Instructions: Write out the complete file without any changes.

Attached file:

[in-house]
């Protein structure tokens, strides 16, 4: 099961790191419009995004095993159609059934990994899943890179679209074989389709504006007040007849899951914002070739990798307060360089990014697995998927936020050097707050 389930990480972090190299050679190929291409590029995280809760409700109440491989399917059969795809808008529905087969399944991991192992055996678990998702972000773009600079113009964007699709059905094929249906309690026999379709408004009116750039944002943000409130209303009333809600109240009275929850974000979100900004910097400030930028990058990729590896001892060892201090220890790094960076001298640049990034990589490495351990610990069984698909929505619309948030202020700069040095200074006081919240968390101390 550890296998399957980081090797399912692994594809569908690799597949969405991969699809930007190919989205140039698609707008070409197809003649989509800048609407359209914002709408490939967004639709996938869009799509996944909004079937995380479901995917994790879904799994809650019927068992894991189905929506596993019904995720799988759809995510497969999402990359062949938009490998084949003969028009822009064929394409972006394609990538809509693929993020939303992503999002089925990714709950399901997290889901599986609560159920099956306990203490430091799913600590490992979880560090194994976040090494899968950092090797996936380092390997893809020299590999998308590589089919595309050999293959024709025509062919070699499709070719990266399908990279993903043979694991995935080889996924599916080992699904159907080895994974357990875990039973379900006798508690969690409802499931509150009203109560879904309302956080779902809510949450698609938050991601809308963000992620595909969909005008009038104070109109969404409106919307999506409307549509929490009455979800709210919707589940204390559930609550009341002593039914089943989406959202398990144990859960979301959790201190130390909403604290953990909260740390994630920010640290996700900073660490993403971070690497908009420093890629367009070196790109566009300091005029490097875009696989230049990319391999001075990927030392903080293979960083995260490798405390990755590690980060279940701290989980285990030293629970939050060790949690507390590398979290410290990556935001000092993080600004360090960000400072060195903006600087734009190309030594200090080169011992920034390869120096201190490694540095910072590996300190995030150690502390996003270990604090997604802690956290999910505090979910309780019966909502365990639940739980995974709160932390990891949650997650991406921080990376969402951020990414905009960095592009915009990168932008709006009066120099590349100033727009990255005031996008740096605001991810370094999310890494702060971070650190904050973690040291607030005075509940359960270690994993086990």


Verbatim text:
[in-house]
């Protein structure tokens, strides 16, 4: 099961790191419009995004095993159609059934990994899943890179679209074989389709504006007040007849899951914002070739990798307060360089990014697995998927936020050097707050 389930990480972090190299050679190929291409590029995280809760409700109440491989399917059969795809808008529905087969399944991991192992055996678990998702972000773009600079113009964007699709059905094929249906309690026999379709408004009116750039944002943000409130209303009333809600109240009275929850974000979100900004910097400030930028990058990729590896001892060892201090220890790094960076001298640049990034990589490495351990610990069984698909929505619309948030202020700069040095200074006081919240968390101390 550890296998399957980081090797399912692994594809569908690799597949969405991969699809930007190919989205140039698609707008070409197809003649989509800048609407359209914002709408490939967004639709996938869009799509996944909004079937995380479901995917994790879904799994809650019927068992894991189905929506596993019904995720799988759809995510497969999402990359062949938009490998084949003969028009822009064929394409972006394609990538809509693929993020939303992503999002089925990714709950399901997290889901599986609560159920099956306990203490430091799913600590490992979880560090194994976040090494899968950092090797996936380092390997893809020299590999998308590589089919595309050999293959024709025509062919070699499709070719990266399908990279993903043979694991995935080889996924599916080992699904159907080895994974357990875990039973379900006798508690969690409802499931509150009203109560879904309302956080779902809510949450698609938050991601809308963000992620595909969909005008009038104070109109969404409106919307999506409307549509929490009455979800709210919707589940204390559930609550009341002593039914089943989406959202398990144990859960979301959790201190130390909403604290953990909260740390994630920010640290996700900073660490993403971070690497908009420093890629367009070196790109566009300091005029490097875009696989230049990319391999001075990927030392903080293979960083995260490798405390990755590690980060279940701290989980285990030293629970939050060790949690507390590398979290410290990556935001000092993080600004360090960000400072060195903006600087734009190309030594200090080169011992920034390869120096201190490694540095910072590996300190995030150690502390996003270990604090997604802690956290999910505090979910309780019966909502365990639940739980995974709160932390990891949650997650991406921080990376969402951020990414905009960095592009915009990168932008709006009066120099590349100033727009990255005031996008740096605001991810370094999310890494702060971070650190904050973690040291607030005075509940359960270690994993086990």